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Knockboy Mountain An Cnoc Buí A name in Irish
(Ir. An Cnoc Buí [OSI], 'yellow/golden hill') County Highpoint of Cork, in County Highpoint, Arderin, Vandeleur-Lynam, Irish Highest Hundred Lists, Purple & green sandstone & siltstone Bedrock

Height: 706m OS 1:50k Mapsheet: 85 Grid Reference: W00480 62060
Place visited by 244 members. Recently by: mlmoroneybb, NualaMc, PaulNolan, Dee68, MountainBoy, oakesave, sarahryanowen, robcon54, Mike32chp, DeltaP, maryt, msammon, shaygo, odonovansf, peterturner
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Longitude: -9.443414, Latitude: 51.802466 , Easting: 100480, Northing: 62060 Prominence: 685m,  Isolation: 0.6km,   Has trig pillar
ITM: 500453 562118,   GPS IDs, 6 char: Knckby, 10 char: Knockboy
Bedrock type: Purple & green sandstone & siltstone, (Caha Mountain Formation)

Knockboy is the highest point in Co. Cork, although its summit is shared with Co. Kerry. It is less spectacular than some of the hills further west, such as Hungry Hill. It is perhaps a surprise that Cork's highest point is lower than Mount Leinster on the boundary between Carlow and Wexford, two counties which are hardly known for their mountains. All of this goes to show that ruggedness and height do not always go hand in hand.   Knockboy is the highest mountain in the Shehy/Knockboy area and the 106th highest in Ireland. Knockboy is the highest point in county Cork.

Trackback: http://mountainviews.ie/summit/104/?PHPSESSID=im5r8oa8jtfrbtshopju1ijsi1
COMMENTS for Knockboy << Prev page 1 2 3 4
Magnetic Variation .. by Daithihill   (Show all for Knockboy)
 
Great Views from the Top of Cork .. by SpiritOf84   (Show all for Knockboy)
 
Cork County Top .. by mazamegaza   (Show all for Knockboy)
 
Cork's highest not a hillwalking high point .. by Colin Murphy   (Show all for Knockboy)
 
Dash Up In The Dark .. by Aidy   (Show all for Knockboy)
 
Ogres About!
by MountainBoy  9 Jul 2017
As part of our quest to stand at the top of every county in Ireland, me and my Dad found an opening in our calendars to attempt Knockboy on 9.7.17. Our fears of bad weather as we were crossing over the Youghal bridge were allayed as we moved further west and into blazing sunlight. After a little bit of asking around we found the entrance to the much-dreaded Priest's Leap. We soon found that Google Street View is not the best indicator of the quality of a road as Dad was forced to use the handbrake to get us over some of the most perilous dips (fortunately a brand new clutch had been installed the day before). Thankfully we did not meet anybody coming back down the road, which would have been quite inconvenient. As Dad was struggling to keep the car moving forward, I looked out onto the beautiful valley to our left (Dad remarked that it must have been formed by one hell of a glacier). Eventually, after one final dip, we came out onto the parking area (due to its size it took us a few minutes to find a suitable space). We met a man who was planning to run up the mountain. Fair play to him! We spent some time admiring the wonderful views (including my first ever view of the Reeks!). We followed the fence across the road as far as the first intersection, where we crossed over (no stiles). As we were following the fence, I fell into the deepest mud I've ever seen (sorry Arderin). Dad tastefully described what ended up on my shoe as "ogre s**t". After that unfortunate incident, we decided to avoid the rest of the Bog of Doom and cut across towards the lake. After crossing over a fence (this time with a stile) at one end of the lake, we began the final stage of the ascent. I have little to say on this, except that there are a few steep bits and a couple of annoying false summits. When we got to the top we admired the 360 degree views and had a few custard creams (I also presented Dad with my birthday card). The way down was basically the same, except for the fact that we saw a few people going up (one man even had a baby on his shoulders, much to Dad's astonishment. As we were heading down, we made plans to visit Moylussa at some point in August. 1 hr 20 mins up, 1 hr 15 mins down. Trackback: http://mountainviews.ie/summit/104/comment/19589/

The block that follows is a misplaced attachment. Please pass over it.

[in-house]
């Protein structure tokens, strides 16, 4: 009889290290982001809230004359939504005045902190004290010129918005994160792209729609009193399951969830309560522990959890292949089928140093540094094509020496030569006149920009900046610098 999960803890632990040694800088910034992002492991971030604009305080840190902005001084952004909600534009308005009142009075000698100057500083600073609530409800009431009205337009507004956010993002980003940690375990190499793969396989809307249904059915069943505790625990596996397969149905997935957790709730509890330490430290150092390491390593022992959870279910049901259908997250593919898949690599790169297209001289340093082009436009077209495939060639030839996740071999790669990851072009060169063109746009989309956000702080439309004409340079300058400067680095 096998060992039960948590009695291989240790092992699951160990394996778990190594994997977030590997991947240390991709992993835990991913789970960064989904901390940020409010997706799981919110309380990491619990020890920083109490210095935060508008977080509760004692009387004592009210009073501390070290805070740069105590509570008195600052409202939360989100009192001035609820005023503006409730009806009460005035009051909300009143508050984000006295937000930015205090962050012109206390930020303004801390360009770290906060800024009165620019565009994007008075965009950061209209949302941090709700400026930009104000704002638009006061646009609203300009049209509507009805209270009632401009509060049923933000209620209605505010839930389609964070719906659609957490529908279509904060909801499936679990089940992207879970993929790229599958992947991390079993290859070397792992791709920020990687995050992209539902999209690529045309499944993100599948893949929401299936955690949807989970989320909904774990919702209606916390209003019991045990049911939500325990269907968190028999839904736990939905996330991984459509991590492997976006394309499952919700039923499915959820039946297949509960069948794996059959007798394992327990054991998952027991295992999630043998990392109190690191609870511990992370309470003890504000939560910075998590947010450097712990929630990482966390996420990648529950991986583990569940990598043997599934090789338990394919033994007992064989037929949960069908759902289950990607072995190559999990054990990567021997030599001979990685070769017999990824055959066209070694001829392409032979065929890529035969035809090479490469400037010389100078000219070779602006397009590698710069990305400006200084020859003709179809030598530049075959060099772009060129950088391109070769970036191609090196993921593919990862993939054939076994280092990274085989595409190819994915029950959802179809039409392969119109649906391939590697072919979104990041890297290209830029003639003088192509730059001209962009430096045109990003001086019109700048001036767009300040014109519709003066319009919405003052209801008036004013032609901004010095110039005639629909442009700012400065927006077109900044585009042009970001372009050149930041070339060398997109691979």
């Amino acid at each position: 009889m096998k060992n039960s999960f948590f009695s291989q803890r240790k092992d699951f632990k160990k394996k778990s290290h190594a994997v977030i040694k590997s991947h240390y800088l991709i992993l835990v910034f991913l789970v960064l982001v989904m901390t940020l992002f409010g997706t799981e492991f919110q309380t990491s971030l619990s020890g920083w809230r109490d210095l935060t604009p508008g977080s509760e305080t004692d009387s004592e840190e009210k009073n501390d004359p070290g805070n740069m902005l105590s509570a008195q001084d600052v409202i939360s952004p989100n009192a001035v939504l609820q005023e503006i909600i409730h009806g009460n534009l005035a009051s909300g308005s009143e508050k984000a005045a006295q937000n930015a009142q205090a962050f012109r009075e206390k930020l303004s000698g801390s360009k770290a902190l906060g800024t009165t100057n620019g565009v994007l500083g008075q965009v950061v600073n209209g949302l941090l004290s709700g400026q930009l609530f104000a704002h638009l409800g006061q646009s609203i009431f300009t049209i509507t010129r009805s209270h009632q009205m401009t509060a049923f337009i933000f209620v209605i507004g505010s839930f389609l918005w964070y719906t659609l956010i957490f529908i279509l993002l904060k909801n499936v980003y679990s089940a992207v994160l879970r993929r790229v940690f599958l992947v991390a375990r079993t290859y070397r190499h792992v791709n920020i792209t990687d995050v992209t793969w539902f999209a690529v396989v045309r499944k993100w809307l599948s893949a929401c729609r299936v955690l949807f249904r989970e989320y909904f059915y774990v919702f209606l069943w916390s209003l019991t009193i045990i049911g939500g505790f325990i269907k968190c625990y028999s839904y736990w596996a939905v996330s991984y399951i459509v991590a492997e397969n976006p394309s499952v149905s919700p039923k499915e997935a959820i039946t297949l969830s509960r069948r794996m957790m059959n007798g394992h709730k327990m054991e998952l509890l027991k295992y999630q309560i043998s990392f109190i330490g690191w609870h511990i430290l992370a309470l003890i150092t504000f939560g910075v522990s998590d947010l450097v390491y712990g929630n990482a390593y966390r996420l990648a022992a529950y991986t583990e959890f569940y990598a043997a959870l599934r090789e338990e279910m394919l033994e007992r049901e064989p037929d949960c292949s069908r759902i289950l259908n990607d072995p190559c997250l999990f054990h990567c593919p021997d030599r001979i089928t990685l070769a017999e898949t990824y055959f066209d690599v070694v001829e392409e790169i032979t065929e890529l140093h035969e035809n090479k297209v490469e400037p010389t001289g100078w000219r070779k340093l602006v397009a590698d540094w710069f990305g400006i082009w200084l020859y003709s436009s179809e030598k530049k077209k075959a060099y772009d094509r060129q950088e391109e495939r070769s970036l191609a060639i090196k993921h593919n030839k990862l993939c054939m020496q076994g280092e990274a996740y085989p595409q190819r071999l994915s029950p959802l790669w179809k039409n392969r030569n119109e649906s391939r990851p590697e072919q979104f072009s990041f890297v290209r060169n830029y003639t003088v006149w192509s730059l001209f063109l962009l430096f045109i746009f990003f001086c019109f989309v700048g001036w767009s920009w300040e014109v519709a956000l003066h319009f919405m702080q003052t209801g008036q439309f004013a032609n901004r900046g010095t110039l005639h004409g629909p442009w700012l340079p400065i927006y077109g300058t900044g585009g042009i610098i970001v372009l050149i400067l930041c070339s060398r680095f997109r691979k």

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British summit data courtesy:
Database of British & Irish Hills
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"ASTER+": Hillshade and Contours
Courtesy of Tiles GIScience Research Group @ Heidelberg University More detail here
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